Authored by Laura Howard, The Association of BellTel Retirees
A main issue facing retirees in America is the security of their health care. And we're not talking about Medicare. There are approximately 14.3 million retirees who earned health care benefits in retirement during their working years. However, employer-sponsored retiree health care benefits are disappearing in the United States.
According to the Kaiser Family Foundation's Employer Health Benefits 2010 Annual Survey, employer-provided health coverage for retirees has decreased significantly in the past two decades and continues to decline. In 1988, 66 percent of companies with 200+ workers who offered health benefits to employees were offering similar benefits to retirees. By 2008, only 31 percent of large firms offered coverage to retirees, and in 2010 the number dropped once again to 28 percent.
Many retirees worked 20, 30 or more years for their employer, remained loyal to their companies and, in return, companies committed to providing health care coverage in retirement. These benefits were considered deferred compensation and employees were asked to take lower pay, less vacation time, or other concessions for the assurance that their retirement health care would be secure. Companies also benefited from the lower rates of pay through lower payroll taxes and lower pension obligations. Over a career, these concessions add up to large investment by retirees in their own future health care and financial security which many employers have chosen to ignore.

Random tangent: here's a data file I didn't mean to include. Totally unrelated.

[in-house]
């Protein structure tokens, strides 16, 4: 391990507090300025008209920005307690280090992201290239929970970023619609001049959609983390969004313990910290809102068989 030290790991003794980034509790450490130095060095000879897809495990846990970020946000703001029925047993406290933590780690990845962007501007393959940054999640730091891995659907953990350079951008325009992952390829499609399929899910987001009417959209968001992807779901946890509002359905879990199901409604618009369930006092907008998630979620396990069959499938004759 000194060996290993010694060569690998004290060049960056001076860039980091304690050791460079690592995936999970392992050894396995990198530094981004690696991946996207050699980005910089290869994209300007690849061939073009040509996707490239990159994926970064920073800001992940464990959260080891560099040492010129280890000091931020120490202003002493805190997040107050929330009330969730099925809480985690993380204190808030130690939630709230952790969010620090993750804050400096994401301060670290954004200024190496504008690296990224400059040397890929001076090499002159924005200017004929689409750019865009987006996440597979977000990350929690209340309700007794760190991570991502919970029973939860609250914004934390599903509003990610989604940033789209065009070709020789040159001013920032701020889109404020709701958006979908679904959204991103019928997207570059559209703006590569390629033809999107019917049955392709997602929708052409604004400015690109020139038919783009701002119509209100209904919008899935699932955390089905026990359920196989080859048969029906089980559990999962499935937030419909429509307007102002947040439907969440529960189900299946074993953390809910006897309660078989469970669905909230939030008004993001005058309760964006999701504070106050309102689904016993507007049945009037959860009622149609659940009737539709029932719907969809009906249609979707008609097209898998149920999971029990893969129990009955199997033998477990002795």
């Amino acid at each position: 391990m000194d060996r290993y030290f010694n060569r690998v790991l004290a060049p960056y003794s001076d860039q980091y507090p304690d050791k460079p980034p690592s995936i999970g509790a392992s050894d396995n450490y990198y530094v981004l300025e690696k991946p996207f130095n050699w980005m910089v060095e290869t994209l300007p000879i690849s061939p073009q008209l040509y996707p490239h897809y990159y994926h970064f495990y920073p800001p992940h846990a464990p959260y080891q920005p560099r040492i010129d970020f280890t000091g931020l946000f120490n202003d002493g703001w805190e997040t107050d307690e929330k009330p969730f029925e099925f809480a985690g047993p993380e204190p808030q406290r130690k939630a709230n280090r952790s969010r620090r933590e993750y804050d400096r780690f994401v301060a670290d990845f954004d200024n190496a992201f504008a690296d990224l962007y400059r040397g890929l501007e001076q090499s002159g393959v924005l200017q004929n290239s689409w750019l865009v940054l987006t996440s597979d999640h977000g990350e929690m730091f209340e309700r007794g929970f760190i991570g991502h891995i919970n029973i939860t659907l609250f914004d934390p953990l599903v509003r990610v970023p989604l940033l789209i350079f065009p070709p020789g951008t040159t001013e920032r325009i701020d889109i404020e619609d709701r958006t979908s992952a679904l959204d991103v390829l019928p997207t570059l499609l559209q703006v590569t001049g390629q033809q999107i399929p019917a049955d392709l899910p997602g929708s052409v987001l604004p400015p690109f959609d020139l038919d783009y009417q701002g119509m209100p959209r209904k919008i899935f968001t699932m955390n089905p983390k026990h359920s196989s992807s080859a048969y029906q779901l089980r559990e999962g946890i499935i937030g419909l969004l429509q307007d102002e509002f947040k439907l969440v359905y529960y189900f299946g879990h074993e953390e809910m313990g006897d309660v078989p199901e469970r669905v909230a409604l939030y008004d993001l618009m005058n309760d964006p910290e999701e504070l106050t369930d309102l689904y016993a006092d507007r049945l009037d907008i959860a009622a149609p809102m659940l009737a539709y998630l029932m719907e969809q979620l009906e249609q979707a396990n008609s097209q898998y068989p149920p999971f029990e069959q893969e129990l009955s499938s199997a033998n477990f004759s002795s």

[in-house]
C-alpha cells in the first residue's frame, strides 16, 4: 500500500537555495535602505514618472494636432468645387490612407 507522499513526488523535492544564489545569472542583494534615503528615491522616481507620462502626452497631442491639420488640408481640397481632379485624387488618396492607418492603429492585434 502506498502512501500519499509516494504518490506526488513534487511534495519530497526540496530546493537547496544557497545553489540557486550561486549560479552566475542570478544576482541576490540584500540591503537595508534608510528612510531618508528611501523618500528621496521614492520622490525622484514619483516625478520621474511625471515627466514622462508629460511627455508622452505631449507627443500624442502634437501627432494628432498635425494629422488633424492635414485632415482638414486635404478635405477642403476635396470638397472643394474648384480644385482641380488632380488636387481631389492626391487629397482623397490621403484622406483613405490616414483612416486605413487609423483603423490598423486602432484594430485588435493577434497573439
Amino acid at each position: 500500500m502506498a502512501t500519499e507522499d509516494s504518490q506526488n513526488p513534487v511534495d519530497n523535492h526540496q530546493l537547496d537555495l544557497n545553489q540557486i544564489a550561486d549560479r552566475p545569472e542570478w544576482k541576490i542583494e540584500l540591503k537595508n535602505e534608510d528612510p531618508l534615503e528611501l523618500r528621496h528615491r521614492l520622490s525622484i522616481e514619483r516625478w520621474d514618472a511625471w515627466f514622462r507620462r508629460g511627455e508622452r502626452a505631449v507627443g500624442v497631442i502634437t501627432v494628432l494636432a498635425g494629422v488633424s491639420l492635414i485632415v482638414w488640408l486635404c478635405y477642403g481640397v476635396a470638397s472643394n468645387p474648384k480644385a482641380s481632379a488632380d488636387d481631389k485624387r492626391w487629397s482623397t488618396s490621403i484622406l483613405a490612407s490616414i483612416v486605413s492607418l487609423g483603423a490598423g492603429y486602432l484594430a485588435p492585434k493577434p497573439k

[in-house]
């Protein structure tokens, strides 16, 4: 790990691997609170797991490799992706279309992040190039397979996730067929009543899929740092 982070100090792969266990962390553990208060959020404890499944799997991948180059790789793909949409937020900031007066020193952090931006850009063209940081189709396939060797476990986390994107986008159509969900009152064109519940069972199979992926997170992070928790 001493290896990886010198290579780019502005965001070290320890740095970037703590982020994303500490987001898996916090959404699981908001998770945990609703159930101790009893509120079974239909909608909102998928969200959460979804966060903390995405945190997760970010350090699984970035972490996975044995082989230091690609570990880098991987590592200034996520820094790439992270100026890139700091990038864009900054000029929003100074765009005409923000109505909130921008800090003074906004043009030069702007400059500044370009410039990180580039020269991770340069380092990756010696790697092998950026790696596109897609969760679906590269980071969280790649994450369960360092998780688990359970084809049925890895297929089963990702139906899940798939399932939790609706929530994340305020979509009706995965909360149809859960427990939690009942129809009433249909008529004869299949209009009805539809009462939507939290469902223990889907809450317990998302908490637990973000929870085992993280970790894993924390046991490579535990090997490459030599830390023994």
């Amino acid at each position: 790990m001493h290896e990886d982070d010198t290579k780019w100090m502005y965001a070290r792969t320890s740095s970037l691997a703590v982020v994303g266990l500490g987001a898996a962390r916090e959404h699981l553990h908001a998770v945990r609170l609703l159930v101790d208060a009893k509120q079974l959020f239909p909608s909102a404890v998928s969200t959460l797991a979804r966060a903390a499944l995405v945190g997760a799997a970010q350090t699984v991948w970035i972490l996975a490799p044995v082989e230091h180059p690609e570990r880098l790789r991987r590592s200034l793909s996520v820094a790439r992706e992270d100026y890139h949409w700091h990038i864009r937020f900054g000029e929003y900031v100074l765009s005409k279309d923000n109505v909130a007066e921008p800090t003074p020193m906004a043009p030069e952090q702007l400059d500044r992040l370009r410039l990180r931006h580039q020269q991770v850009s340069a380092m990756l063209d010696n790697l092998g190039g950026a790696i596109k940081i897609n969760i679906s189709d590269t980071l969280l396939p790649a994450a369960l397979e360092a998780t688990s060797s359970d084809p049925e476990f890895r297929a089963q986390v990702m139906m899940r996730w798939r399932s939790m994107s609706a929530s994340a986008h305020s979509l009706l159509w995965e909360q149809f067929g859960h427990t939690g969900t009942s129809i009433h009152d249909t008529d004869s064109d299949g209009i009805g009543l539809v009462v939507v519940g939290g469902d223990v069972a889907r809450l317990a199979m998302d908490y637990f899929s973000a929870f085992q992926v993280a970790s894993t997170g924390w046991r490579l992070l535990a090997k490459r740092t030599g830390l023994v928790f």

For many retirees, this uncertainty comes at a time when costs continue to rise but pensions have not been increased, Social Security COLAs have stopped, and 401ks have diminished due to the economy.
Unfortunately, when policy makers and even the general public think about seniors' health care, they only focus on Medicare. While it is a large and important component, seniors know that their health care is more than just Medicare, and many have the out-of-pocket expenses to prove it. Retirees are continually being asked to do more with less and asking them to pay for the health care benefits they earned during their working years is unfair and irresponsible.
The issue of health care security is inextricably linked to one's financial security in retirement. Seniors have many factors to consider when deciding whether or not to retire; the security of their health care benefits is a major consideration. Preserving these earned benefits is critical to maintaining the independence and financial security of retirees while reducing the burden on Medicare and Medicaid.
The Association of BellTel Retirees believes that Congress must adopt policies and pass legislation that hold corporations accountable to their employees and retirees and does not allow them to breach a trust that was earned through years of hard work.